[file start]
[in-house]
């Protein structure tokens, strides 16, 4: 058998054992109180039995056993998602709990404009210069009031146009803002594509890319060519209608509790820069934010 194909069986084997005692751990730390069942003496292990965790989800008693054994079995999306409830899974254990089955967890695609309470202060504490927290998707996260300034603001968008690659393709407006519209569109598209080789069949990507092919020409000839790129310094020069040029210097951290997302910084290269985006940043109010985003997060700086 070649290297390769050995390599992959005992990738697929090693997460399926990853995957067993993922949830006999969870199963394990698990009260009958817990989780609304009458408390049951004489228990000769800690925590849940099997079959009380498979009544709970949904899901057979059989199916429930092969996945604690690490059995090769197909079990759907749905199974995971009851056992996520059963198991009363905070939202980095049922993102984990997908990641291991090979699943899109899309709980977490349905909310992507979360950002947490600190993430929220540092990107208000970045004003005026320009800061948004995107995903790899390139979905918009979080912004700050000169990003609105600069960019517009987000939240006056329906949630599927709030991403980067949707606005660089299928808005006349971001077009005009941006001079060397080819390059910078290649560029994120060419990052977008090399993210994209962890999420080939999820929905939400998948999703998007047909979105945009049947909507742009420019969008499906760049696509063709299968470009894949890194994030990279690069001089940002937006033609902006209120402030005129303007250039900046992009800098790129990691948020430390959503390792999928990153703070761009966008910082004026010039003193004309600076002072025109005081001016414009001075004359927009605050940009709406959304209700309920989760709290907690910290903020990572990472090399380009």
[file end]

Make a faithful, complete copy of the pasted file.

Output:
[in-house]
């Protein structure tokens, strides 16, 4: 058998054992109180039995056993998602709990404009210069009031146009803002594509890319060519209608509790820069934010 194909069986084997005692751990730390069942003496292990965790989800008693054994079995999306409830899974254990089955967890695609309470202060504490927290998707996260300034603001968008690659393709407006519209569109598209080789069949990507092919020409000839790129310094020069040029210097951290997302910084290269985006940043109010985003997060700086 070649290297390769050995390599992959005992990738697929090693997460399926990853995957067993993922949830006999969870199963394990698990009260009958817990989780609304009458408390049951004489228990000769800690925590849940099997079959009380498979009544709970949904899901057979059989199916429930092969996945604690690490059995090769197909079990759907749905199974995971009851056992996520059963198991009363905070939202980095049922993102984990997908990641291991090979699943899109899309709980977490349905909310992507979360950002947490600190993430929220540092990107208000970045004003005026320009800061948004995107995903790899390139979905918009979080912004700050000169990003609105600069960019517009987000939240006056329906949630599927709030991403980067949707606005660089299928808005006349971001077009005009941006001079060397080819390059910078290649560029994120060419990052977008090399993210994209962890999420080939999820929905939400998948999703998007047909979105945009049947909507742009420019969008499906760049696509063709299968470009894949890194994030990279690069001089940002937006033609902006209120402030005129303007250039900046992009800098790129990691948020430390959503390792999928990153703070761009966008910082004026010039003193004309600076002072025109005081001016414009001075004359927009605050940009709406959304209700309920989760709290907690910290903020990572990472090399380009």